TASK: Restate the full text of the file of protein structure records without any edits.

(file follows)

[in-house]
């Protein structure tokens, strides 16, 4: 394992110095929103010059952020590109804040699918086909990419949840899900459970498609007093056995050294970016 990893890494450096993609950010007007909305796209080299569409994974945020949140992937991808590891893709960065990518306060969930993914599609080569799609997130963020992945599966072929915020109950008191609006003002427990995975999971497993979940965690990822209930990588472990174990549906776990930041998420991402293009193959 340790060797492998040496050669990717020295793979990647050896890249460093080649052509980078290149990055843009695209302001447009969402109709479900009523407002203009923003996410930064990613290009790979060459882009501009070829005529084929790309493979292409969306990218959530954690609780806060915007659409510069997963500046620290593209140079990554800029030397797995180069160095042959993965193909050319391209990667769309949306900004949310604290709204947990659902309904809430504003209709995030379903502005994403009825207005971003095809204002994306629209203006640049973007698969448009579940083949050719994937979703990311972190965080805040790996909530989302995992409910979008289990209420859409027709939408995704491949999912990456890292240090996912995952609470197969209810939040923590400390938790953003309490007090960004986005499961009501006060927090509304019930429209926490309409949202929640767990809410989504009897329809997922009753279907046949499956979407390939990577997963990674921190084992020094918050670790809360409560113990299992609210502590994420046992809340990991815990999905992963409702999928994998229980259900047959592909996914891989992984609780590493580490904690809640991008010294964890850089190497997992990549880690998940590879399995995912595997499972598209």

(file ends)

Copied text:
[in-house]
């Protein structure tokens, strides 16, 4: 394992110095929103010059952020590109804040699918086909990419949840899900459970498609007093056995050294970016 990893890494450096993609950010007007909305796209080299569409994974945020949140992937991808590891893709960065990518306060969930993914599609080569799609997130963020992945599966072929915020109950008191609006003002427990995975999971497993979940965690990822209930990588472990174990549906776990930041998420991402293009193959 340790060797492998040496050669990717020295793979990647050896890249460093080649052509980078290149990055843009695209302001447009969402109709479900009523407002203009923003996410930064990613290009790979060459882009501009070829005529084929790309493979292409969306990218959530954690609780806060915007659409510069997963500046620290593209140079990554800029030397797995180069160095042959993965193909050319391209990667769309949306900004949310604290709204947990659902309904809430504003209709995030379903502005994403009825207005971003095809204002994306629209203006640049973007698969448009579940083949050719994937979703990311972190965080805040790996909530989302995992409910979008289990209420859409027709939408995704491949999912990456890292240090996912995952609470197969209810939040923590400390938790953003309490007090960004986005499961009501006060927090509304019930429209926490309409949202929640767990809410989504009897329809997922009753279907046949499956979407390939990577997963990674921190084992020094918050670790809360409560113990299992609210502590994420046992809340990991815990999905992963409702999928994998229980259900047959592909996914891989992984609780590493580490904690809640991008010294964890850089190497997992990549880690998940590879399995995912595997499972598209």